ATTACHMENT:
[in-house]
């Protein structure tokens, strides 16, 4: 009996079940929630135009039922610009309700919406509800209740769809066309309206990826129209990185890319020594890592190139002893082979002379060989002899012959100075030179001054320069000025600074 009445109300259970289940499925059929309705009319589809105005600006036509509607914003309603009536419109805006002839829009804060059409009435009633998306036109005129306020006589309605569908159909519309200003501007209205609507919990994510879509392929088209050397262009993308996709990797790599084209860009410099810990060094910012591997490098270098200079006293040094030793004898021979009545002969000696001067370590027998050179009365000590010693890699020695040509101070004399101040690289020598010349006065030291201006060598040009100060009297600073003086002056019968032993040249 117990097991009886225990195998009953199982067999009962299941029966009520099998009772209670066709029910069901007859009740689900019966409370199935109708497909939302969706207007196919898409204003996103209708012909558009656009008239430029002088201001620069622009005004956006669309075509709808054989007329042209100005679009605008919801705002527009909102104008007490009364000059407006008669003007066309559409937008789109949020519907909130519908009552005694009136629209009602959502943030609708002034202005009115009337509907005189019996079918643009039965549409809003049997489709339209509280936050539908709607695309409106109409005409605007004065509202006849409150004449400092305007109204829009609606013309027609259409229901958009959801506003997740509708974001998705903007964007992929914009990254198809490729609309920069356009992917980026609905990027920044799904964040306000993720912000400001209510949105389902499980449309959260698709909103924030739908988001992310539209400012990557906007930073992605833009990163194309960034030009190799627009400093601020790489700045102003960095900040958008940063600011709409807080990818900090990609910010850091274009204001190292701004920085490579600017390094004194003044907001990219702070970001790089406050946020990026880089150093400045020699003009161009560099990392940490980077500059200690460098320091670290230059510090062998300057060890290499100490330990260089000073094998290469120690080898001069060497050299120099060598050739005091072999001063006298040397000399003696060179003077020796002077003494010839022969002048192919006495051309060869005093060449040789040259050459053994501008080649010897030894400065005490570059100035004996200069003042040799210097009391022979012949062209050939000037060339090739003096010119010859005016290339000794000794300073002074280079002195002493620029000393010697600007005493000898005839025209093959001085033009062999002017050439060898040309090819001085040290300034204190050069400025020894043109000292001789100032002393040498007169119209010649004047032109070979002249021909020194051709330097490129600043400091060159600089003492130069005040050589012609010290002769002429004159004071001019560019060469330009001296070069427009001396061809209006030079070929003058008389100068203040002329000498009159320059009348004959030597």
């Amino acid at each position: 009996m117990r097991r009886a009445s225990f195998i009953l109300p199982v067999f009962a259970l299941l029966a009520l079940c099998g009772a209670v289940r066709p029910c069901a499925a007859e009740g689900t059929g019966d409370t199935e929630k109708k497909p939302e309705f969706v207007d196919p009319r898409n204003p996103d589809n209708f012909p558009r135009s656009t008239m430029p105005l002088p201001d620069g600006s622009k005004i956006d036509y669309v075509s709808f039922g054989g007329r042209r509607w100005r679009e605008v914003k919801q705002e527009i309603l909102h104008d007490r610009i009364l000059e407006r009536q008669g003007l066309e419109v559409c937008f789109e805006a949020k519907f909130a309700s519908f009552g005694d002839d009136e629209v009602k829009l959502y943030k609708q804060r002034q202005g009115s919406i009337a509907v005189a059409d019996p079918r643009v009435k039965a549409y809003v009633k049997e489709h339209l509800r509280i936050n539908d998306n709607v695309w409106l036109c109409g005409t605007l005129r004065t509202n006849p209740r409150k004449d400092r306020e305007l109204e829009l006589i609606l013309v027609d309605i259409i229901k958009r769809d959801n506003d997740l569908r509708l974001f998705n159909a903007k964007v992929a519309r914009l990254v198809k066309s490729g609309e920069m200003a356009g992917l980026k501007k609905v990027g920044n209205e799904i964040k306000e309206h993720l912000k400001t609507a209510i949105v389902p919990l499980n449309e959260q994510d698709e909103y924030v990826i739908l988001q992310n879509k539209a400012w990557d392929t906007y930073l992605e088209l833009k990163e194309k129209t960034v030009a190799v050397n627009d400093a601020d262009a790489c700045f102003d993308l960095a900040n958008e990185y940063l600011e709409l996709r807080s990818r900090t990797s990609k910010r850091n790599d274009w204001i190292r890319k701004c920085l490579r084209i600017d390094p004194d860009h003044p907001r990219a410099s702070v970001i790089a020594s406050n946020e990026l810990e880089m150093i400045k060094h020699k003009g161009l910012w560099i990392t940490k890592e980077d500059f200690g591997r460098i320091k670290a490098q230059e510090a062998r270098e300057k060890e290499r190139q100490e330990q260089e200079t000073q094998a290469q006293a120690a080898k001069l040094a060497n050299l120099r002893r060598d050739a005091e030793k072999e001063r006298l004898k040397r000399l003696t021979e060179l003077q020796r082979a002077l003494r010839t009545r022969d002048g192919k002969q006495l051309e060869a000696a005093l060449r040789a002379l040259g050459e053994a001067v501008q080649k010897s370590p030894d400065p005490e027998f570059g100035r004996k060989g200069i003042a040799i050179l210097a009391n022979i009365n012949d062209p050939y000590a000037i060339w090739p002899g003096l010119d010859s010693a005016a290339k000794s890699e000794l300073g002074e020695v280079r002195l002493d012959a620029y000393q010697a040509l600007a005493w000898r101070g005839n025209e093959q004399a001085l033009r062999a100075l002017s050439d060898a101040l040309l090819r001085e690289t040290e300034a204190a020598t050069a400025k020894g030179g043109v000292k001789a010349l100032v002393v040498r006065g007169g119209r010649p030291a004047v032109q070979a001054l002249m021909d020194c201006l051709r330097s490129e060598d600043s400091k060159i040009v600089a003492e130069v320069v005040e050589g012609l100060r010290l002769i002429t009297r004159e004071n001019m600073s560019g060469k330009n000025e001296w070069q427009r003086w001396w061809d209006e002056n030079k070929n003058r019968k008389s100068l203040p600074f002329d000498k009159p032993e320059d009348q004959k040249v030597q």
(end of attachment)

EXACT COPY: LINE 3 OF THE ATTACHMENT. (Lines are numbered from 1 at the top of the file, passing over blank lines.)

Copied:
């Amino acid at each position: 009996m117990r097991r009886a009445s225990f195998i009953l109300p199982v067999f009962a259970l299941l029966a009520l079940c099998g009772a209670v289940r066709p029910c069901a499925a007859e009740g689900t059929g019966d409370t199935e929630k109708k497909p939302e309705f969706v207007d196919p009319r898409n204003p996103d589809n209708f012909p558009r135009s656009t008239m430029p105005l002088p201001d620069g600006s622009k005004i956006d036509y669309v075509s709808f039922g054989g007329r042209r509607w100005r679009e605008v914003k919801q705002e527009i309603l909102h104008d007490r610009i009364l000059e407006r009536q008669g003007l066309e419109v559409c937008f789109e805006a949020k519907f909130a309700s519908f009552g005694d002839d009136e629209v009602k829009l959502y943030k609708q804060r002034q202005g009115s919406i009337a509907v005189a059409d019996p079918r643009v009435k039965a549409y809003v009633k049997e489709h339209l509800r509280i936050n539908d998306n709607v695309w409106l036109c109409g005409t605007l005129r004065t509202n006849p209740r409150k004449d400092r306020e305007l109204e829009l006589i609606l013309v027609d309605i259409i229901k958009r769809d959801n506003d997740l569908r509708l974001f998705n159909a903007k964007v992929a519309r914009l990254v198809k066309s490729g609309e920069m200003a356009g992917l980026k501007k609905v990027g920044n209205e799904i964040k306000e309206h993720l912000k400001t609507a209510i949105v389902p919990l499980n449309e959260q994510d698709e909103y924030v990826i739908l988001q992310n879509k539209a400012w990557d392929t906007y930073l992605e088209l833009k990163e194309k129209t960034v030009a190799v050397n627009d400093a601020d262009a790489c700045f102003d993308l960095a900040n958008e990185y940063l600011e709409l996709r807080s990818r900090t990797s990609k910010r850091n790599d274009w204001i190292r890319k701004c920085l490579r084209i600017d390094p004194d860009h003044p907001r990219a410099s702070v970001i790089a020594s406050n946020e990026l810990e880089m150093i400045k060094h020699k003009g161009l910012w560099i990392t940490k890592e980077d500059f200690g591997r460098i320091k670290a490098q230059e510090a062998r270098e300057k060890e290499r190139q100490e330990q260089e200079t000073q094998a290469q006293a120690a080898k001069l040094a060497n050299l120099r002893r060598d050739a005091e030793k072999e001063r006298l004898k040397r000399l003696t021979e060179l003077q020796r082979a002077l003494r010839t009545r022969d002048g192919k002969q006495l051309e060869a000696a005093l060449r040789a002379l040259g050459e053994a001067v501008q080649k010897s370590p030894d400065p005490e027998f570059g100035r004996k060989g200069i003042a040799i050179l210097a009391n022979i009365n012949d062209p050939y000590a000037i060339w090739p002899g003096l010119d010859s010693a005016a290339k000794s890699e000794l300073g002074e020695v280079r002195l002493d012959a620029y000393q010697a040509l600007a005493w000898r101070g005839n025209e093959q004399a001085l033009r062999a100075l002017s050439d060898a101040l040309l090819r001085e690289t040290e300034a204190a020598t050069a400025k020894g030179g043109v000292k001789a010349l100032v002393v040498r006065g007169g119209r010649p030291a004047v032109q070979a001054l002249m021909d020194c201006l051709r330097s490129e060598d600043s400091k060159i040009v600089a003492e130069v320069v005040e050589g012609l100060r010290l002769i002429t009297r004159e004071n001019m600073s560019g060469k330009n000025e001296w070069q427009r003086w001396w061809d209006e002056n030079k070929n003058r019968k008389s100068l203040p600074f002329d000498k009159p032993e320059d009348q004959k040249v030597q």